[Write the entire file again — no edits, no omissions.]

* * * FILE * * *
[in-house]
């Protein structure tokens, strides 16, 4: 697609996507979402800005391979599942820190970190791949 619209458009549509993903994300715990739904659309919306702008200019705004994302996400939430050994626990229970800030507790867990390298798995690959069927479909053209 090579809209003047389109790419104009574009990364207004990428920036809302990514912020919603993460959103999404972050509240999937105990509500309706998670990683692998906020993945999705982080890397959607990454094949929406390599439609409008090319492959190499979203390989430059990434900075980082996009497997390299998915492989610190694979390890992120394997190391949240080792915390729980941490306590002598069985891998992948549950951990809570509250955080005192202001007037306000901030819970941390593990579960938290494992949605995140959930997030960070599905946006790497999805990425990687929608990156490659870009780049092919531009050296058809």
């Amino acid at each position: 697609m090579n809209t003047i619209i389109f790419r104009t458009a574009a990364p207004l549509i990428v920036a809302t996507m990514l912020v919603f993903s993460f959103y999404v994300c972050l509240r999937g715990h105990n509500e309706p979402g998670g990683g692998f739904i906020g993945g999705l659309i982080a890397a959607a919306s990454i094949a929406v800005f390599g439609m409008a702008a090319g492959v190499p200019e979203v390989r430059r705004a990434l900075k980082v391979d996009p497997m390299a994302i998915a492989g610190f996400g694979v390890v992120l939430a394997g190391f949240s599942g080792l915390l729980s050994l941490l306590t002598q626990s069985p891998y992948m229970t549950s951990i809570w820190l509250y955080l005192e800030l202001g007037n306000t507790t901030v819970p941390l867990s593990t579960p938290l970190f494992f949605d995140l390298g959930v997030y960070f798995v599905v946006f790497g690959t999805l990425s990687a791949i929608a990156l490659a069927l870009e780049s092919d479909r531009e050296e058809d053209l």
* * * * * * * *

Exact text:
[in-house]
């Protein structure tokens, strides 16, 4: 697609996507979402800005391979599942820190970190791949 619209458009549509993903994300715990739904659309919306702008200019705004994302996400939430050994626990229970800030507790867990390298798995690959069927479909053209 090579809209003047389109790419104009574009990364207004990428920036809302990514912020919603993460959103999404972050509240999937105990509500309706998670990683692998906020993945999705982080890397959607990454094949929406390599439609409008090319492959190499979203390989430059990434900075980082996009497997390299998915492989610190694979390890992120394997190391949240080792915390729980941490306590002598069985891998992948549950951990809570509250955080005192202001007037306000901030819970941390593990579960938290494992949605995140959930997030960070599905946006790497999805990425990687929608990156490659870009780049092919531009050296058809």
């Amino acid at each position: 697609m090579n809209t003047i619209i389109f790419r104009t458009a574009a990364p207004l549509i990428v920036a809302t996507m990514l912020v919603f993903s993460f959103y999404v994300c972050l509240r999937g715990h105990n509500e309706p979402g998670g990683g692998f739904i906020g993945g999705l659309i982080a890397a959607a919306s990454i094949a929406v800005f390599g439609m409008a702008a090319g492959v190499p200019e979203v390989r430059r705004a990434l900075k980082v391979d996009p497997m390299a994302i998915a492989g610190f996400g694979v390890v992120l939430a394997g190391f949240s599942g080792l915390l729980s050994l941490l306590t002598q626990s069985p891998y992948m229970t549950s951990i809570w820190l509250y955080l005192e800030l202001g007037n306000t507790t901030v819970p941390l867990s593990t579960p938290l970190f494992f949605d995140l390298g959930v997030y960070f798995v599905v946006f790497g690959t999805l990425s990687a791949i929608a990156l490659a069927l870009e780049s092919d479909r531009e050296e058809d053209l």